To recap, GINA prohibits employers from acquiring genetic information about employees. There are certain limited exceptions to this prohibition, one of which is for inadvertent acquisition of genetic information. Where an employer receives genetic information in response to a lawful request for medical information to an employee, the rules say that the request WILL NOT be considered “inadvertent” “unless the covered entity [i.e., the employer] directs the individual and/or health care provider from whom it requested medical information … not to provide genetic information.” The rules include some optional “safe harbor” language that an employer can use to provide the required notice.
However, if a request for medical information is narrowly tailored so that it is “likely to result in a covered entity obtaining genetic information,” the regulations say that the failure to use the “safe harbor” language or a similar notice will not prevent it from establishing that its receipt of genetic information was inadvertent. 29 C.F.R. § 1635.8(b)(1)(i)(C).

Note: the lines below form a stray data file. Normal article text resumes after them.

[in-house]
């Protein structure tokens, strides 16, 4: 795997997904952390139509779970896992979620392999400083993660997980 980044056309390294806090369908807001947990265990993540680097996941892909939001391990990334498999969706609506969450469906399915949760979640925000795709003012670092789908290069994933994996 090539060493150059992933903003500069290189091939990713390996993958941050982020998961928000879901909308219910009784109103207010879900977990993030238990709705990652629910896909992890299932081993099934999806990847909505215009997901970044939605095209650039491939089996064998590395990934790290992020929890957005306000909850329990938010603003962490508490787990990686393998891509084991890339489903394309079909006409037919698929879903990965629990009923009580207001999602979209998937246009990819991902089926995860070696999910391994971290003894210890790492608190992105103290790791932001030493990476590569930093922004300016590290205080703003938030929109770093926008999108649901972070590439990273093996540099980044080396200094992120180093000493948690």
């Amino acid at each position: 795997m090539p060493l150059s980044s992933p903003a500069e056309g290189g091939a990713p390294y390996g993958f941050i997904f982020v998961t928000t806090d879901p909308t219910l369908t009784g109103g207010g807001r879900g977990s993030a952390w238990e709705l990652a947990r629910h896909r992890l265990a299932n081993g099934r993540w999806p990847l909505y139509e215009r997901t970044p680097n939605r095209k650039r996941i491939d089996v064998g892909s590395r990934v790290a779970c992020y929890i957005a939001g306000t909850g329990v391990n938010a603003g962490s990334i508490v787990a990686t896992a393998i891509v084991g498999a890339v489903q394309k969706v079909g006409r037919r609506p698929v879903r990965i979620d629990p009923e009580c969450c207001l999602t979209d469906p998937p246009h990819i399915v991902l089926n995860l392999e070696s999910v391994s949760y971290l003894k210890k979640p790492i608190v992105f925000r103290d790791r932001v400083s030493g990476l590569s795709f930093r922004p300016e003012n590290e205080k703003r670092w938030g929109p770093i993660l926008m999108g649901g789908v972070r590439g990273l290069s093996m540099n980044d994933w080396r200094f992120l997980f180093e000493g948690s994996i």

After further conversation with an attorney at the EEOC, it seems that the EEOC may take the position that the DOL’s model medical certification form is sufficiently narrowly tailored so that it is not likely to result in the employer obtaining genetic information. If that is the case, then it would not be necessary for an employer to provide the GINA safe harbor notice when requesting certification using the DOL model forms.
Unfortunately, the regulations are not entirely clear as to when the safe harbor language is required, and the EEOC has not issued any official guidance confirming that the DOL model form is sufficiently narrow to fall within the “inadvertent acquisition” exception under GINA. That being the case, our recommendations for the time being remain the same:
- As soon as possible, and no later than the effective date, employers should update their FMLA medical certification forms to include the “safe harbor” language above.
- Employers who use the DOL model forms should consider including the safe harbor language as an additional attachment or addendum to the forms. As noted above, the EEOC may take the position that this is not required – but there is no guarantee of this, so better safe than sorry.
- The disclosure language should also be included on other requests for medical information, such as requests for documentation of an employee’s need for an accommodation and fitness for duty certifications.
- Employers who have not already done so should educate HR personnel, managers and supervisors about GINA, and ensure that their internal policies and procedures comply with the new regulations.